Latest Release : A Different Forest
Hauschka’s Debut Album On Sony Classical – ‘A Different Forest’ – Stream & Download Now
On Friday February 8th, Sony Classical announced the release of ...more >>
HAUSCHKA – A DIFFERENT FOREST COMING FEBRUARY 2019 FOR HIS DEBUT ALBUM ON SONY CLASSICAL
We’re pleased to announce the release of the first single Curious and ...more >>
HAUSCHKA – A DIFFERENT FOREST Coming February 2019 FOR HIS DEBUT ALBUM ON SONY CLASSICAL
THE OSCAR-NOMINATED COMPOSER & PIANIST PRESENTS HIS EXPERIENCE OF NATURE AS A METAPHOR FOR THE PURSUIT OF THE MEANING OF LIFE NEW SINGLE CURIOUS AND MUSIC VIDEO OUT NOW, THE ALBUM OUT FEBRUARY 2019 Sony Classical is pleased to announce the release of the first single Curious and accompanying video on October 12 – by […]
THE OSCAR-NOMINATED COMPOSER & PIANIST PRESENTS HIS EXPERIENCE OF NATURE AS A METAPHOR FOR THE PURSUIT OF THE MEANING OF LIFE
NEW SINGLE CURIOUS AND MUSIC VIDEO OUT NOW, THE ALBUM OUT FEBRUARY 2019
Sony Classical is pleased to announce the release of the first single Curious and accompanying video on October 12 – by renowned pianist and Oscar-nominated film composer Hauschka (Volker Bertelmann). The single Curious offers the first glimpse of his upcoming album A Different Forest in which he does away with his customary instrumental preparations to return to the pure piano. The first single heralds the central themes of the album: The experience of nature as the basis for Hauschka’s understanding of life and the composition of music. For him, the concept of nature is epitomised by the image of a forest.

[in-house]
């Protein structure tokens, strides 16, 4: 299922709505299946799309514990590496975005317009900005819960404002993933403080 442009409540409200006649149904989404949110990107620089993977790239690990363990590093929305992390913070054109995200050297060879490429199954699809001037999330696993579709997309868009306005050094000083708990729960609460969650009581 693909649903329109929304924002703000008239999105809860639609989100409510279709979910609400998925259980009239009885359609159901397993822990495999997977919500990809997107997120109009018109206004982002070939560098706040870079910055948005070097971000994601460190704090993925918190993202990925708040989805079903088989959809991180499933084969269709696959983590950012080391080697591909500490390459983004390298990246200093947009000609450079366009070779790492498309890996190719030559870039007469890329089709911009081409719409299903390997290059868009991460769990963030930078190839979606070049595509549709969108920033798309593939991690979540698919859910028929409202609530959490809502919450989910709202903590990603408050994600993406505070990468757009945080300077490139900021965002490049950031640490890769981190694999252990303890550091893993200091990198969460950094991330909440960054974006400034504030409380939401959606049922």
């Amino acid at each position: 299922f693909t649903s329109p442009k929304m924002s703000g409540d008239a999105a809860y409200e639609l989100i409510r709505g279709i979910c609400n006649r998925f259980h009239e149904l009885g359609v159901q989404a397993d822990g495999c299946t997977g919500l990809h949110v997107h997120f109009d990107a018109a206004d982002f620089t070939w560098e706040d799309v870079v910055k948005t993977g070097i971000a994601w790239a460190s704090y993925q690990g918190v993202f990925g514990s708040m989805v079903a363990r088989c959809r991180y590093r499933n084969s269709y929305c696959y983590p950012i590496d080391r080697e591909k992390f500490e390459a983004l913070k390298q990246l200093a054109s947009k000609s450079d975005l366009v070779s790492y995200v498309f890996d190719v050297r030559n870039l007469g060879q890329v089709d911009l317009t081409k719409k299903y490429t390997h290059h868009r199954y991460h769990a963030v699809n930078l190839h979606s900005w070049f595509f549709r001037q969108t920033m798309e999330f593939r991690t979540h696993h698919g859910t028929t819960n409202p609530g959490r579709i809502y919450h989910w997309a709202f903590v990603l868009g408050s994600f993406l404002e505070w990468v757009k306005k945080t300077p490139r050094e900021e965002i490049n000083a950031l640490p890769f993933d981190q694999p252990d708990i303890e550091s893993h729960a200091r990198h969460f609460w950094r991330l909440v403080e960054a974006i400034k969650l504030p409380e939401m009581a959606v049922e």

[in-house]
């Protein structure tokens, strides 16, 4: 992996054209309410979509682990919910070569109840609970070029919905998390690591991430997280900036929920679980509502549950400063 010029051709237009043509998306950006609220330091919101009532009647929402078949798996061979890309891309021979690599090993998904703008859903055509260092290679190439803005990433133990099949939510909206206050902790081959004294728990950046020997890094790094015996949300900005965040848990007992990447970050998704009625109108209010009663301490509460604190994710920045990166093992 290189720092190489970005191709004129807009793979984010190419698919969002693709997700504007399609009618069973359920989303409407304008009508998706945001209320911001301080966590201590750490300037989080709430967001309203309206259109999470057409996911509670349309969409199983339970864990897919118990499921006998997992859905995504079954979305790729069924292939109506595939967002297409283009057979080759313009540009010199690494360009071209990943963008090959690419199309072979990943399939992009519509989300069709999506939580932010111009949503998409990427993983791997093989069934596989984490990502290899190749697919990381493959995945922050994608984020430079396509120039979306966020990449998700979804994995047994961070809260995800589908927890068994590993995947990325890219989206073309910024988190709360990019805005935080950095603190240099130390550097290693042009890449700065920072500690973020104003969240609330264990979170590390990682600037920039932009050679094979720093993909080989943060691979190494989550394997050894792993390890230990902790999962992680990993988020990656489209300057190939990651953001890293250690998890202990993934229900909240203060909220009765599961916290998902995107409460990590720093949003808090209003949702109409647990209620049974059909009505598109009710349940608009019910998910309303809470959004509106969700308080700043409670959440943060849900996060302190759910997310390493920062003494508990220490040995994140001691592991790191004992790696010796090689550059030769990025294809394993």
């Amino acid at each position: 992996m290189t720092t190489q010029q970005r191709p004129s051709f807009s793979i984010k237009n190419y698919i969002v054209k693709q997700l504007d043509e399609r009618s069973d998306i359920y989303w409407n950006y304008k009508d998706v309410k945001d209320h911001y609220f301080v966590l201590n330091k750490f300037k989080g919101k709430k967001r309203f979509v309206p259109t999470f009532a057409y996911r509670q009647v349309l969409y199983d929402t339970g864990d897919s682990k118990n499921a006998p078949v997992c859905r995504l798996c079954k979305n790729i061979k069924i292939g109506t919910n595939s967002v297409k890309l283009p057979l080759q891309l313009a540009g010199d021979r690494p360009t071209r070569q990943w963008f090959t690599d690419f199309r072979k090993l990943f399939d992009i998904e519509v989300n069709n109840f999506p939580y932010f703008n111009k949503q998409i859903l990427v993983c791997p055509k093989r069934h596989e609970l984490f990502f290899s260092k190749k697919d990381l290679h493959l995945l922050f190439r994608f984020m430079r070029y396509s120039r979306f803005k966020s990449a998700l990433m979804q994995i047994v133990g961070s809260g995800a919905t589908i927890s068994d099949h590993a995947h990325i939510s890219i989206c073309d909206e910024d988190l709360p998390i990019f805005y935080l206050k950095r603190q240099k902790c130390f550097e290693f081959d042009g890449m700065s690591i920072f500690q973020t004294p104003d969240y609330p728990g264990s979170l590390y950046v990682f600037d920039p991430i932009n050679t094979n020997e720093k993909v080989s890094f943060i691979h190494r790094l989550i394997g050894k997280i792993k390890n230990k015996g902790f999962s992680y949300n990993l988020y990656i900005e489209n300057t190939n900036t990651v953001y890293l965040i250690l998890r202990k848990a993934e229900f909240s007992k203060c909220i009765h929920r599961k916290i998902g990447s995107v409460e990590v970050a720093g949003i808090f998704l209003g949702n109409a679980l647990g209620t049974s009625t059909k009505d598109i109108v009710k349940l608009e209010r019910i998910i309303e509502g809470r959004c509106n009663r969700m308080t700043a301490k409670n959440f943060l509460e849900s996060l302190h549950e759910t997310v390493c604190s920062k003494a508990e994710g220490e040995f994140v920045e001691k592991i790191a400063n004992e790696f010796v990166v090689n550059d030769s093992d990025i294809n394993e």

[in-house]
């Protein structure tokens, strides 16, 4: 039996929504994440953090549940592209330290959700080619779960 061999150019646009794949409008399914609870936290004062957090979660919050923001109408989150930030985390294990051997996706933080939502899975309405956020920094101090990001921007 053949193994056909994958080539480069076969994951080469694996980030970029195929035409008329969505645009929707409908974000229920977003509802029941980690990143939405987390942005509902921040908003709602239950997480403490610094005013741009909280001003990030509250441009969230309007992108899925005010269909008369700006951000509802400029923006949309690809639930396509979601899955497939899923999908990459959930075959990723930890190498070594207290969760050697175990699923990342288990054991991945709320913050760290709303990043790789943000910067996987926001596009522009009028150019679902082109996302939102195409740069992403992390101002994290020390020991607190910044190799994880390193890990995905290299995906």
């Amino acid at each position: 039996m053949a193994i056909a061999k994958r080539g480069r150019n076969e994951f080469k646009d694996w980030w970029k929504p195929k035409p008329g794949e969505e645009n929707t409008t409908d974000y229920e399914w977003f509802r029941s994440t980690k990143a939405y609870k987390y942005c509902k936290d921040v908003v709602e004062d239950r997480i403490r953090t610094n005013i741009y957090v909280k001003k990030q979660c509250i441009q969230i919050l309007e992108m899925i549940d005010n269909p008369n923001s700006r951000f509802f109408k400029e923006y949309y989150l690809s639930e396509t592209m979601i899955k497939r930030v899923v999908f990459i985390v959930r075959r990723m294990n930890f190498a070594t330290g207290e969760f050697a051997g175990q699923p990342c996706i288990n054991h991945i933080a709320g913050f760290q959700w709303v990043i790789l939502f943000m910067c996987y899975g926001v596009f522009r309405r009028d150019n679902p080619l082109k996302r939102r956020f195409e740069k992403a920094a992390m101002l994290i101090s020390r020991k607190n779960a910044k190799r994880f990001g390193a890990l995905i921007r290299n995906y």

“In A Different Forest, I’m focusing on the forest as a natural environment and contrast to the urban everyday life; to my surroundings. Where do I want to live and work? What surroundings do I need in order to feel fulfilled? By examining these questions I always come back to nature. How often have I gone for a walk and finished on the crest of a hill or mountain top, and found a new perspective on things. It’s quite a moving experience. The experience of the sublime. Realising that everything has been there for such a long time and will continue to exist, yet in contrast, our human existence is reduced to but a fraction of the earth’s history.” The forest is also a symbol of change for Hauschka. Here people can find themselves again and feel surrounded by, as well as a part of, a unified whole.
Wandering in the forest is also comparable for Hauschka to his way of composing. He doesn’t initially write down his music, but rather develops melodies, motives or rhythmic ideas that he tests at the piano and then records. So a piece comes into being through the process of playing. A technique he also applied in his early works, that can attributed back to his experiences walking in nature.